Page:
Revelation was originally written in 1971 and was recorded in the same year by Waylon Jennings: Waylon's 'traditional' (i.e. sung rather than narrated) version of the song appeared on his 1972 album Ladies Love Outlaws. It's been recorded by a number of different artists since then, all wisely eschewing Daniel's unique, portentous style. With his sonorous vocal performance - not a million miles away from the spoken word horrors of Eamonn Andrews or Red Sovine - he sounds like Tim Lovejoy's boring brother delivering a slice of Christian country balladry.

I'm guessing that Daniel and Dan Hoffman are one and the same person: the delivery of this track is so similar to those of other US radio DJs (Goodbye Sam by Shad O'Shea, for example). Although the majority of copies that turn up for sale are mono/stereo promos (as is my own copy), this appalling single did actually receive a limited commercial release in the States, backed with a track titled Gone Are The Days, co-written by Hoffman. Thankfully it failed to chart and Daniel does not appear to have recorded a follow up, although as Daniel D Hoffman (if Dan the writer/producer and Dan the performer are one and the same) he had previously issued a 45 - String (a Tribute) - on Cherish records in 1974...a copy of which is winging its way towards me as I type. Soon the mystery will be solved.



Saturday, 15 February 2014

Altared States

A pair of pieces of piffle for you today, from 1983 and producer Mike Hurst – former member of hit groups The Springfields and  producer for Cat Stevens, P P Arnold, Showaddywaddy, Lena Zavaroni and countless others. I picked these up for 50p each in a charity shop just before Christmas – and I reckon I was robbed.

I shudder to think how this crap came together. Almost a decade before Michael Cretu would unleash his multi-platinum Enigma project on the pop music world, some other bright spark had the idea of adding drum beats to church music, only with disastrous results. The consequence of this unholy melee was two A-sides from the Altar Boys (who, on the first release at least sound to me like a lone vocalist plumbing the depths of a multi-track hell) – the almost passable Be-Bop-A-Lula and the diabolically awful You Really Got Me. For some peculiar reason the previous owner has scrawled the words 'good disco' on the label of the latter: there was clearly something wrong with him. Be-Bop-A-Lula begins with a line stolen from God Rest Ye, Merry Gentlemen: I assume that means that it was issued not long before Christmas.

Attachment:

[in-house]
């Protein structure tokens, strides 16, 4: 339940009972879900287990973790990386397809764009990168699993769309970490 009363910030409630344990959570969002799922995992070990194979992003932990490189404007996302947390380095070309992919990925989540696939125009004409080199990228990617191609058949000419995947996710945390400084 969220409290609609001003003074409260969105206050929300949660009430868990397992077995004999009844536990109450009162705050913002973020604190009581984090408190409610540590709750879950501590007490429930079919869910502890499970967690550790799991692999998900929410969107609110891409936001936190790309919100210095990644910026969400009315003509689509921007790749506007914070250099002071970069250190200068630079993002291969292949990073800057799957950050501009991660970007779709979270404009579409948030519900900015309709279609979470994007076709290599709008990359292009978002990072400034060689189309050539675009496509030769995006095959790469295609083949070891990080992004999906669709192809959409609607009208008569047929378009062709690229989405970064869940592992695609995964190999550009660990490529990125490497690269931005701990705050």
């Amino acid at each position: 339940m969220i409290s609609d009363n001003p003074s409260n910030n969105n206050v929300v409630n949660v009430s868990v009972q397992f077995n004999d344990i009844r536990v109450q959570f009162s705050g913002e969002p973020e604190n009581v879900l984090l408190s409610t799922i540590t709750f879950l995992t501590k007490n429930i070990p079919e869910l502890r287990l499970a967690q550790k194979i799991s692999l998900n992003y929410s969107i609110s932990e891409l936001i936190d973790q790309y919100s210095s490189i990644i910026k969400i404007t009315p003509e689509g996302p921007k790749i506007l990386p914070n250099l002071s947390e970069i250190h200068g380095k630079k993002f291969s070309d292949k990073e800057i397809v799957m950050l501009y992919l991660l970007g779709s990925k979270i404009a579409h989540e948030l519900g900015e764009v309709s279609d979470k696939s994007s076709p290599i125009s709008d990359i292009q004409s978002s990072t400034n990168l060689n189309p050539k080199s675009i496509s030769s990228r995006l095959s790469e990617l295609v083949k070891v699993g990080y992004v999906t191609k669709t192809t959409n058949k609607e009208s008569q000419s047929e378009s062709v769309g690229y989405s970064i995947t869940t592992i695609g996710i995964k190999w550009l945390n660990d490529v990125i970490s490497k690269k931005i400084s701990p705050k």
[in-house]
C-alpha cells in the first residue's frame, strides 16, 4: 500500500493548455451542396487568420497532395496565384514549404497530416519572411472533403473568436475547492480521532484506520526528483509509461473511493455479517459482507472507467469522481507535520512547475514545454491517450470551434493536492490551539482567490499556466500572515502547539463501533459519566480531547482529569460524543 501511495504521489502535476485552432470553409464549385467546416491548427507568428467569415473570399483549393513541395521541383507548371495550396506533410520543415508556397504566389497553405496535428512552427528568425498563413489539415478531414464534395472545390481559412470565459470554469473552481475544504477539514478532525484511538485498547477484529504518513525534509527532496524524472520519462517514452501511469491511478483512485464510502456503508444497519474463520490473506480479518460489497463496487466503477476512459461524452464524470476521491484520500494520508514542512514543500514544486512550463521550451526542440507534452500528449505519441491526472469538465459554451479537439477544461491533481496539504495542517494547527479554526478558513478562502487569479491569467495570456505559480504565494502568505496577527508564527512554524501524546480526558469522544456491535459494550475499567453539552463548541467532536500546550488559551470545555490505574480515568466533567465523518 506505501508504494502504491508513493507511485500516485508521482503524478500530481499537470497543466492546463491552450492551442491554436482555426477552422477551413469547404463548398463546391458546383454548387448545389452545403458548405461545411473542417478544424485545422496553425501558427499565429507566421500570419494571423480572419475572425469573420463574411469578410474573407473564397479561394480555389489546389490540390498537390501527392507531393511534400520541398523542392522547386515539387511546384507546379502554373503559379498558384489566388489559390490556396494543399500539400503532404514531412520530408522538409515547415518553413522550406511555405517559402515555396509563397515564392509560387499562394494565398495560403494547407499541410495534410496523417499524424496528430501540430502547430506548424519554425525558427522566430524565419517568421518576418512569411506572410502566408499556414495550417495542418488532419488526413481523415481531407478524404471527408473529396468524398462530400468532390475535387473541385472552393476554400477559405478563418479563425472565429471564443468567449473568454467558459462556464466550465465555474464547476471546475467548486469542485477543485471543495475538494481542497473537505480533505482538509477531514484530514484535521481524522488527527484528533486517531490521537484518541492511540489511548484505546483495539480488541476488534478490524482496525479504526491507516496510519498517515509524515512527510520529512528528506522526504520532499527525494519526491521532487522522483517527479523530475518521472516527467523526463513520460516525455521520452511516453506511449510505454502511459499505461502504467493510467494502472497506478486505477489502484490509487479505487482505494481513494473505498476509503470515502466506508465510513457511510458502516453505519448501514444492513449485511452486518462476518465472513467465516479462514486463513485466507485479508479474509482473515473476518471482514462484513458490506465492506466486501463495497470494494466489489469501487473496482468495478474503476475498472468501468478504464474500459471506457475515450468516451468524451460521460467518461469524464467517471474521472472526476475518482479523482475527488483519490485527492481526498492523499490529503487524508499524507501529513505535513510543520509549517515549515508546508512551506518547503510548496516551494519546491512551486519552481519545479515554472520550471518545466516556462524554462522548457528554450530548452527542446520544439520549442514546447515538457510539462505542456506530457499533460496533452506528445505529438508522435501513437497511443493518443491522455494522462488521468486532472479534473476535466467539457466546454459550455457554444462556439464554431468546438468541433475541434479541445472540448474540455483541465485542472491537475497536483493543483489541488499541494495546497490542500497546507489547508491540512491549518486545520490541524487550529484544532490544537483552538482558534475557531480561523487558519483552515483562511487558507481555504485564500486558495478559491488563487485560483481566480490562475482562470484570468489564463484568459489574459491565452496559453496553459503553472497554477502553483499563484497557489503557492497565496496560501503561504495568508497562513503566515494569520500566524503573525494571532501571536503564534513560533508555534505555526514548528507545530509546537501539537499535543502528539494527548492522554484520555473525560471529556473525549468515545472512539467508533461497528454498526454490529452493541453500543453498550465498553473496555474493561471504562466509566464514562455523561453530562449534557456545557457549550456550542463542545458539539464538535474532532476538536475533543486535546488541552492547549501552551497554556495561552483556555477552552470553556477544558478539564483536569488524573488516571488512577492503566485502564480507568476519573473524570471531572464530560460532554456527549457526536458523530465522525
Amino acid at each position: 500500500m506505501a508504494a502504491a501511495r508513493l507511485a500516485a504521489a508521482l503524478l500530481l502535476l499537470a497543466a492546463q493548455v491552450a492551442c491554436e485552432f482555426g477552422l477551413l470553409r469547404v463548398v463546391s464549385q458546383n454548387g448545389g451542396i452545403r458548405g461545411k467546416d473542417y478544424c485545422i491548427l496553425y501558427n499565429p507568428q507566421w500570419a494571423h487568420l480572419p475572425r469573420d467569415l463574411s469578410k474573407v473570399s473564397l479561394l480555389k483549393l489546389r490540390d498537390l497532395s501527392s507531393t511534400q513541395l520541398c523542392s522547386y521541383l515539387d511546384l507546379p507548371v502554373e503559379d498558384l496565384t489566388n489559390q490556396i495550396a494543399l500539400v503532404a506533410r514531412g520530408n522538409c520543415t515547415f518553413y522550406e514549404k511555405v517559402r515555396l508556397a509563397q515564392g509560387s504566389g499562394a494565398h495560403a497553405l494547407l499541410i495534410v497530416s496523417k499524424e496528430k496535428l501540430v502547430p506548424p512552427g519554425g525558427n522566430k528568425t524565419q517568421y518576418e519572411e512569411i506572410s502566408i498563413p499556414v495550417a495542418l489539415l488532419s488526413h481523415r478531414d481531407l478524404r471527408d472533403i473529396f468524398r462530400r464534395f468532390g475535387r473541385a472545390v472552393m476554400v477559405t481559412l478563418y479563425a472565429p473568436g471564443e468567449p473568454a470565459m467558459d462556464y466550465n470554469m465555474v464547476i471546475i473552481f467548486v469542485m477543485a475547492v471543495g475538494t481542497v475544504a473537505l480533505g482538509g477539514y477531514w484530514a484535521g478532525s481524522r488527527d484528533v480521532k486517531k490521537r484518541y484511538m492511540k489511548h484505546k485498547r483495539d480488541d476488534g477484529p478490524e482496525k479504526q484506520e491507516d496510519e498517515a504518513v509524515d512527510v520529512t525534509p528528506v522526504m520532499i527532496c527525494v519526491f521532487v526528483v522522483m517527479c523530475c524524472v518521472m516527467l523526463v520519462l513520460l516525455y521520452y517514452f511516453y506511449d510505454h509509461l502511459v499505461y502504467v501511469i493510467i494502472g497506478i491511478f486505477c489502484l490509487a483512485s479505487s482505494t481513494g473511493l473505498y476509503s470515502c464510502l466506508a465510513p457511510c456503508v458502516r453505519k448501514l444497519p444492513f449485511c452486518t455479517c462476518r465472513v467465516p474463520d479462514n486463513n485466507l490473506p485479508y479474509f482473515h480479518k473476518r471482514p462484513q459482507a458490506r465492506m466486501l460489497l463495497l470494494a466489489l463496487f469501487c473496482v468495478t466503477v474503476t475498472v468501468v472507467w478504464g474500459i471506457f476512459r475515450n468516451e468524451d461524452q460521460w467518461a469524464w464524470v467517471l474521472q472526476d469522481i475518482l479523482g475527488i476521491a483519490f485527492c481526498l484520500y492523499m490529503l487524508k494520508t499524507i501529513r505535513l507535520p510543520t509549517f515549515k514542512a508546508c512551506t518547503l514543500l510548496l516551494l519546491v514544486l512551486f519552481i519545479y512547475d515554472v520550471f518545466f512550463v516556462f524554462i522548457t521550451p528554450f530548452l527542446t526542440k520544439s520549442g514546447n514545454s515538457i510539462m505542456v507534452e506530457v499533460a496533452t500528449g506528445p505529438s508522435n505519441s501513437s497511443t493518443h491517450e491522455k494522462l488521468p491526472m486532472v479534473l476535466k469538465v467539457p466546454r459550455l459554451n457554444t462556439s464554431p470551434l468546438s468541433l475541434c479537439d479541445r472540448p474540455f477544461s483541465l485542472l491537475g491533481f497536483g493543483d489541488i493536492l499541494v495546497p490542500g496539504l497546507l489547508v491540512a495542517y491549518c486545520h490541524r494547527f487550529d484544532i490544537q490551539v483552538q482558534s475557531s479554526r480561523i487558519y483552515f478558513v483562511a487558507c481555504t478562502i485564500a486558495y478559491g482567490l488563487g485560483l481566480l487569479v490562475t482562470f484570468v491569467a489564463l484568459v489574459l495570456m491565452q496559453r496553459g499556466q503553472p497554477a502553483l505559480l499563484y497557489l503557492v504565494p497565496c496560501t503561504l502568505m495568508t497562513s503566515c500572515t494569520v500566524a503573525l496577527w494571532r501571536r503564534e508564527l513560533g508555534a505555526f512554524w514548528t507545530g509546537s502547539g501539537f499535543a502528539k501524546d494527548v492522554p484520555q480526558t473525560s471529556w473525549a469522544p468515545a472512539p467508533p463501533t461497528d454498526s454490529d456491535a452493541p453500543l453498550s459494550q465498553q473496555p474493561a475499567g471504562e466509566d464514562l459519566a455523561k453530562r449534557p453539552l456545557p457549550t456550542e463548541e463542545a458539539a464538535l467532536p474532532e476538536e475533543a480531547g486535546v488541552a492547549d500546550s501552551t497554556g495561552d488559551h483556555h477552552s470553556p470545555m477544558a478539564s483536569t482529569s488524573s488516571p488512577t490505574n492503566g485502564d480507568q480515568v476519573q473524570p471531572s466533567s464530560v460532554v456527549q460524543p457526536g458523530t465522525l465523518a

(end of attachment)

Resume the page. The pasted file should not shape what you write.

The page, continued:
The odd thing is that I was working as the singles buyer for HMV in Gloucester when these were released, and it was me that dealt with the rep - the lovely Maggie from IDS (Independent Distribution Services) - who would have been promoting them, yet I have no memory of them at all.

There aren’t many clues as to who – outside of Hurst that is - is involved in this rubbish. The B-sides of both singles are standard, uninspired pub-rock (Isn’t It About Time, written by Marshall, and See Me Now, written by Steve Price respectively); the only good thing to say about any of this is that in the same year the engineer of these abortions - Stewart Eales - also worked on the utterly brilliant I’m a Teapot by the Geisha Girls, one of my all-time favourite 45s.

Any further info gratefully received.


Friday, 7 February 2014


Heavily influenced by Screamin’ Jay Hawkins (and a massive influence himself on Alice Cooper), David Edward Screaming Lord Sutch began his performing career at the tail end of the 1950s. He and his group, the Savages, were known for their frantic stage show and he soon caught the eye of maverick producer Joe Meek, who brought him into his Holloway Rd studio to record a series of 45 - the best known - Jack the Ripper (1963) becoming something of an anthem for Sutch. He would re-record the song several times during his career.